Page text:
ViiV Healthcare, an HIV-focused company that is majority-owned by GSK, alongside shareholders Pfizer and Shionogi, revealed that its Phase III clinical trial investigating a combination treatment of cabotegravir and rilpivirine met its primary endpoint of non-inferiority.
The injection delivered every eight weeks demonstrated similar efficacy in suppressing the HIV virus in patients when compared with a dosing regimen every four weeks.
“The ATLAS-2M study results mean that people living with HIV could maintain viral suppression with six total treatments per year, instead of a daily oral treatment 365 times per year,” said Kimberly Smith, head of global R&D at ViiV Healthcare.
Currently, oral tablets are the standard treatment for patients with HIV – ViiV received approval for its own two-drug daily tablet in April.
The approval of ViiV’s daily pill reduced the number of active drugs contained within the HIV treatment from the standard of care, which uses three drugs, to two. However, an injection also containing two drugs but with a dosing interval of two months would represent “a significant change in the HIV treatment paradigm,” Smith suggested.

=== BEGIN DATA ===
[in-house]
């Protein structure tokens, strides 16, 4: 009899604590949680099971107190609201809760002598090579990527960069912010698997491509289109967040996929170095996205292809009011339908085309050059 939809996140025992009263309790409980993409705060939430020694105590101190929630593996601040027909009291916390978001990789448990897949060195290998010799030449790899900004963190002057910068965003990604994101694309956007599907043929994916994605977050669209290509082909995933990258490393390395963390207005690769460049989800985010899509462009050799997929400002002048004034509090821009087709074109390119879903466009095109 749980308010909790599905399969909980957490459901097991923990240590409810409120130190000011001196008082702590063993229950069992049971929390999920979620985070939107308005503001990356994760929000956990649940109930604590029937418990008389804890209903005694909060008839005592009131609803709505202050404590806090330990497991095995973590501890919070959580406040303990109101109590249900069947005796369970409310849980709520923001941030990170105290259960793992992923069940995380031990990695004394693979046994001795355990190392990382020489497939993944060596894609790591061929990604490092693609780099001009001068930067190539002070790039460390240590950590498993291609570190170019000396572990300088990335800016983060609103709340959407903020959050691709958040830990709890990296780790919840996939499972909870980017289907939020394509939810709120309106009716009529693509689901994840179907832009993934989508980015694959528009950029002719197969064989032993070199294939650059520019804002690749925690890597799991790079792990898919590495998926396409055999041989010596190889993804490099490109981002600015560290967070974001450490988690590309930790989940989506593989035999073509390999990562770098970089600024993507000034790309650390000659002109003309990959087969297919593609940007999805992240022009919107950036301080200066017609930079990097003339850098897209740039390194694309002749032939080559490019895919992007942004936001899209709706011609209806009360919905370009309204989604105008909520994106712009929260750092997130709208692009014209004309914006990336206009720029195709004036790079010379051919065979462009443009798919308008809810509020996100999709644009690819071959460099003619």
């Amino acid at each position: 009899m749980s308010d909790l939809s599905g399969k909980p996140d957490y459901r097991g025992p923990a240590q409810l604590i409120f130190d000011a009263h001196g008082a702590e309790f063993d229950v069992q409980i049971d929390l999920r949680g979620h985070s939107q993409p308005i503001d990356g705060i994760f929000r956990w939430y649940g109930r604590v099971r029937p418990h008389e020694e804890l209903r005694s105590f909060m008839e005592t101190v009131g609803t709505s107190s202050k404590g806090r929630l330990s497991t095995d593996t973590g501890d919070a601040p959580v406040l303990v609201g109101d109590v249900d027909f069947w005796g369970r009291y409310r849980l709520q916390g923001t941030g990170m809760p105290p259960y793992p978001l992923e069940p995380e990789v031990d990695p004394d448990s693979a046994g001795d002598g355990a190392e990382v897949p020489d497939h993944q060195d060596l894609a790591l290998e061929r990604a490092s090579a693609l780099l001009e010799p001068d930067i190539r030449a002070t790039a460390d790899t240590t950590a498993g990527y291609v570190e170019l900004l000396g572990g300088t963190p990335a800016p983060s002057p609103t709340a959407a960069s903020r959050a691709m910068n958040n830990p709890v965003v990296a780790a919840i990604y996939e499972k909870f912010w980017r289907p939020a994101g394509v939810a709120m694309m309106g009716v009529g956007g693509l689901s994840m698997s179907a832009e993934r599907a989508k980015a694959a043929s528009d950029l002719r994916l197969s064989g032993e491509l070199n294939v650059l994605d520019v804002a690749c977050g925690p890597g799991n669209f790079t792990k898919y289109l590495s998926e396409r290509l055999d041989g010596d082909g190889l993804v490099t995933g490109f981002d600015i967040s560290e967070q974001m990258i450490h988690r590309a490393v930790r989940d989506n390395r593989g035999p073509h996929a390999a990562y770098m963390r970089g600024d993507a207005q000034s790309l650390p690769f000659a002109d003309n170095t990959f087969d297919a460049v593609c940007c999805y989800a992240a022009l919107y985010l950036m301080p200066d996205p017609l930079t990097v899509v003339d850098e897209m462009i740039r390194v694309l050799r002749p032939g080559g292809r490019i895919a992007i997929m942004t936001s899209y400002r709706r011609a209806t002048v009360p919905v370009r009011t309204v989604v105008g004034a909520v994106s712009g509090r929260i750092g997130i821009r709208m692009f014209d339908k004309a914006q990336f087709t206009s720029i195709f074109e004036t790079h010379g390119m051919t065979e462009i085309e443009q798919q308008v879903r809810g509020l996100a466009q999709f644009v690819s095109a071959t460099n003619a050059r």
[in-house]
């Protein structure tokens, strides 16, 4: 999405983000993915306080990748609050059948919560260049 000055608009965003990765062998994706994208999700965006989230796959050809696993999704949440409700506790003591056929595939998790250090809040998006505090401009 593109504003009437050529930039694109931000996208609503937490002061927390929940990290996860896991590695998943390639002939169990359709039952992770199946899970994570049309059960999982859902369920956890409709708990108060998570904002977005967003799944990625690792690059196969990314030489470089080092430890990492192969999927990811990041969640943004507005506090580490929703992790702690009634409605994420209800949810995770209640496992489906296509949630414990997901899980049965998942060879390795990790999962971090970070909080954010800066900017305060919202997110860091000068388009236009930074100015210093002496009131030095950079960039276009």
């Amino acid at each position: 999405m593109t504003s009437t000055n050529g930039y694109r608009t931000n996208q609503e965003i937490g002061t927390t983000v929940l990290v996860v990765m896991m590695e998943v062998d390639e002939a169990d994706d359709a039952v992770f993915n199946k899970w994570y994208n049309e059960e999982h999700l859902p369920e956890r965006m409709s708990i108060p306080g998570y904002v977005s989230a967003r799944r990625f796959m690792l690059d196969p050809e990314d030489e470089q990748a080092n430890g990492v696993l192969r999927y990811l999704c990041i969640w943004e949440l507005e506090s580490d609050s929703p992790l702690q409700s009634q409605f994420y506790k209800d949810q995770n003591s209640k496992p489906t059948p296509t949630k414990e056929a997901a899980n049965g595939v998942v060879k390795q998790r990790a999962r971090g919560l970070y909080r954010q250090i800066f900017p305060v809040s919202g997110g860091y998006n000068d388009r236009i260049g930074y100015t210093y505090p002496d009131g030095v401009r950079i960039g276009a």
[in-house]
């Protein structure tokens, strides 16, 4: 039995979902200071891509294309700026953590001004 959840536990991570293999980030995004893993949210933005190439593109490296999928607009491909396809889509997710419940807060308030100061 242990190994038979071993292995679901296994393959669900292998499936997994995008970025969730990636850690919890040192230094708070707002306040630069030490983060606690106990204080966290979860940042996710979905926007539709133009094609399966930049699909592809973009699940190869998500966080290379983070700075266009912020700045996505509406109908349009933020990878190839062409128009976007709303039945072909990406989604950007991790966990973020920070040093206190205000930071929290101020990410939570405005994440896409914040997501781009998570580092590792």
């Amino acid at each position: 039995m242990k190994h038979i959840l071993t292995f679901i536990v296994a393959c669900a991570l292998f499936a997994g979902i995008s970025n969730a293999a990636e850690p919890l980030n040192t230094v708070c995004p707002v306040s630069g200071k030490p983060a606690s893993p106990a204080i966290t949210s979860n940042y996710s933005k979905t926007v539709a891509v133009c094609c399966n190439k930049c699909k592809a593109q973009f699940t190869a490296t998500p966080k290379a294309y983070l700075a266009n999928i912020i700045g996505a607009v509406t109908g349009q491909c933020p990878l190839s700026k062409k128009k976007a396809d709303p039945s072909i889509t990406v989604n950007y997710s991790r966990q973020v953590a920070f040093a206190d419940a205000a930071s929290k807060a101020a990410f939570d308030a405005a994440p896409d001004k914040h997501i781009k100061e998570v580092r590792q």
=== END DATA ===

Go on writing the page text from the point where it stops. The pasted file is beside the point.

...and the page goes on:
In Phase III trials results previously published for the monthly dosing schedule, the injection displayed virologic suppression rates similar to that of standard care, at 92.5% for the injection against the standard of care at 95%. In addition, patient satisfaction was higher with the long-acting treatment, with 86.4% preferring the injection.
The long-acting injection is being co-developed in collaboration with Janssen, which owns the proprietary rights to rilpivirine. ViiV has already submitted for regulatory approval in the US, Canada, and Europe, based on results from its previous Phase Iii studies.
The company announced that it expects a decision from US Food and Drug Administration (FDA) by the end of the year.